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Health News Florida
In this statewide project, journalists explore the high costs of the pandemic for children and young adults. The project is supported in part by the Hammer Family Charitable Foundation and the Education Writers Association.

Grad Embraces Therapy, Coping Strategies To Get Through Tough Senior Year

Matthew Williamson.jpg
Wilkine Brutus
/
WLRN
Matthew Williamson at The Lord's Place Family Campus in West Palm Beach.

With the help of a West Palm Beach nonprofit, this teen made it through the pandemic and his high school career.

The road to high school graduation this year has been filled with extreme challenges and unexpected silver linings.

For a recent graduate in Palm Beach County, a series of circumstances went beyond pandemic-related stress. He had already spent several years finding ways to cope through unforeseen obstacles.

CLASS OF COVID-19: Read more of our ongoing series

Matthew Williamson says he was in middle school when his mom, Samantha Williamson, fell ill, lost her job and their home. And he said it was a lesson in perseverance.

“My mom and I [have] always been like a tag team together because without my mom — I'm a big mama's boy. I can admit that,” said Williamson. “So I know my mom was going to make it through no matter what.”

Williamson says when his parents divorced, his sister took it hard. That led to several family issues that involved the Florida Department of Children and Families. Shortly after his mother lost her home, Williamson moved to New York to live with his father for a year until his mother and older sister found housing. The older sister eventually moved out and Williamson still goes back up for summer vacation.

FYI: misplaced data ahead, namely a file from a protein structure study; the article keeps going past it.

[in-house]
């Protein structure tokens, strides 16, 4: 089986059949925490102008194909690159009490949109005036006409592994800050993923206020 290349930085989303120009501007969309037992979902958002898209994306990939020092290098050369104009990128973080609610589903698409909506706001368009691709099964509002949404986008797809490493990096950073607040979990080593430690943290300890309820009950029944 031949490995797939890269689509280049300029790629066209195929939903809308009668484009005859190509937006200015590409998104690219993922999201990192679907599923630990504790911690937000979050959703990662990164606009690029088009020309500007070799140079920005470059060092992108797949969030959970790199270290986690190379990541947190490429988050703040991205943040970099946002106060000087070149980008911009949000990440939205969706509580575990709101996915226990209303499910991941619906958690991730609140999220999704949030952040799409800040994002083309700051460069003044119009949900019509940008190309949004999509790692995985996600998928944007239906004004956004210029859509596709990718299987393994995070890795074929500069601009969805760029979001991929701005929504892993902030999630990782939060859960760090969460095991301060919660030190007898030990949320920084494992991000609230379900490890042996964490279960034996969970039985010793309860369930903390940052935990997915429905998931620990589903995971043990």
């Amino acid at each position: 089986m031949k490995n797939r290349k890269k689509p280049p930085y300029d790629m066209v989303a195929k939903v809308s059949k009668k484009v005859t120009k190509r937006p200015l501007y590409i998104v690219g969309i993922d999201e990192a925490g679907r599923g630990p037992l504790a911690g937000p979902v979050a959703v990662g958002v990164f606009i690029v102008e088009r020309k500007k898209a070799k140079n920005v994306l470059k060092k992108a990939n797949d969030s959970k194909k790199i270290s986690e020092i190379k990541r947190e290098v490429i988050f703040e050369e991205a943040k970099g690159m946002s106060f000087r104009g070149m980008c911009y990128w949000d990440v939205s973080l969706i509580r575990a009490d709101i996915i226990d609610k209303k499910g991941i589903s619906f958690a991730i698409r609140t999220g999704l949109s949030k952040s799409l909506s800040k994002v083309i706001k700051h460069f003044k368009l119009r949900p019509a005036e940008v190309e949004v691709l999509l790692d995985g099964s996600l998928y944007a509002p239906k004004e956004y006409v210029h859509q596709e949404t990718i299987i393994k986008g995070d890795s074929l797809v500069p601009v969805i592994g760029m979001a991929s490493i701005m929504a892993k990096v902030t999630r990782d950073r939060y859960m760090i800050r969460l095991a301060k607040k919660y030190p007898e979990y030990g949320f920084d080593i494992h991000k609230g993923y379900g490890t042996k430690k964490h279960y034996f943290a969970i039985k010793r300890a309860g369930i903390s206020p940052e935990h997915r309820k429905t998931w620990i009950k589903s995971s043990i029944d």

He and his mother have been living at The Lord's Place Family Campus in West Palm Beach for about five years now. The nonprofit has two separate housing programs to help struggling, homeless families become independent.

The 19-year-old says since his mother has a lot of different medical issues, she was especially vulnerable to COVID-19. So even though he could have gone to school in person, he decided to do his classes remotely.

“Doing it from home is really difficult because when you’re at home you have more distractions,” said Williamson. “Plus, when you’re at home, you’re not used to waking up in the morning for school. That’s a reason you’d be late to class. It’s very stressful.”